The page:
Mary Kasimor is an experimental poet who has published numerous books and chapbooks and who, more recently, has begun to establish herself as a visual artist.  Now retired, she served for many years as a professor at a technical college in Minnesota.  She describes her art as being like her poetry in that it is “very experimental and abstract.”  She uses thread, ink and paint (watercolor or acrylic).  Her paintings, reminiscent of Rothko’s early work, have soft shapes connected by wavy lines which are set against a colorful background.  Her poetry is imagistic and non-linear and often explores gender and other social justice issues, along with her own experiences. 

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Review: Take Me With You, Wherever You’re Going by Jessica Jacobs

Take Me With You, Wherever You’re Going by Jessica Jacobs (Four Way Books, 2019)

Reviewed by Risa Denenberg

To read Jessica Jacobs’ newest poetry collection, Take Me with You, Wherever You’re Going (Four Way Books, 2019) is to start out where she began in her first collection, Pelvis with Distance (White Pine Press, 2015; winner of the New Mexico Book Award in Poetry) and left off in In Whatever Light Left to Us (Sibling Rivalry Press, 2016). Each book in this trilogy performs an aria of lesbian love and lesbian sexuality that earns its encore.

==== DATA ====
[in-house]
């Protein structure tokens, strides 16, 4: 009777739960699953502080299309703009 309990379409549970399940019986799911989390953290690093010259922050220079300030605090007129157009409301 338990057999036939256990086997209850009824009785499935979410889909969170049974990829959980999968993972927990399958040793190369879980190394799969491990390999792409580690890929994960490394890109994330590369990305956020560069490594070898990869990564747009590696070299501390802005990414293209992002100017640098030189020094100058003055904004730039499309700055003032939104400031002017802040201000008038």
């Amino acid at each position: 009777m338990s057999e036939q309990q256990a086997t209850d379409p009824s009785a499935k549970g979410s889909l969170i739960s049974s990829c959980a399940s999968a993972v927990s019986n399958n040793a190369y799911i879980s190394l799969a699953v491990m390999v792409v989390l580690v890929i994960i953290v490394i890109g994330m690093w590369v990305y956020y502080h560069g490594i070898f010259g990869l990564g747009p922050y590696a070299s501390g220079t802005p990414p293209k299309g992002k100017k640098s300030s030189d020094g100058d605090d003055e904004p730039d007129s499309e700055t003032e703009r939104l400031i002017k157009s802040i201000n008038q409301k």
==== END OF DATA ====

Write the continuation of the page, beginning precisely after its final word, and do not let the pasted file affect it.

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(Inter)-Review: Ends of the Earth by Kate Partridge

Ends of the earth by kate partridge (university of alaska press, 2017)

Reviewed by Bianca Glinskas

 Walt Whitman once described a poem as, “a place to enter, and in which to feel.” While reading Kate Partridge’s Ends of the Earth, I experienced this profound sense of transportation, and emotional surrender–the escapism and vulnerability Whitman refers to. Ends of the Earth is a portal which delivers readers into a poet’s imagination: the inventive, intangible tedium of the poet’s inner-workings, which transform attempts to make sense of the world into an art.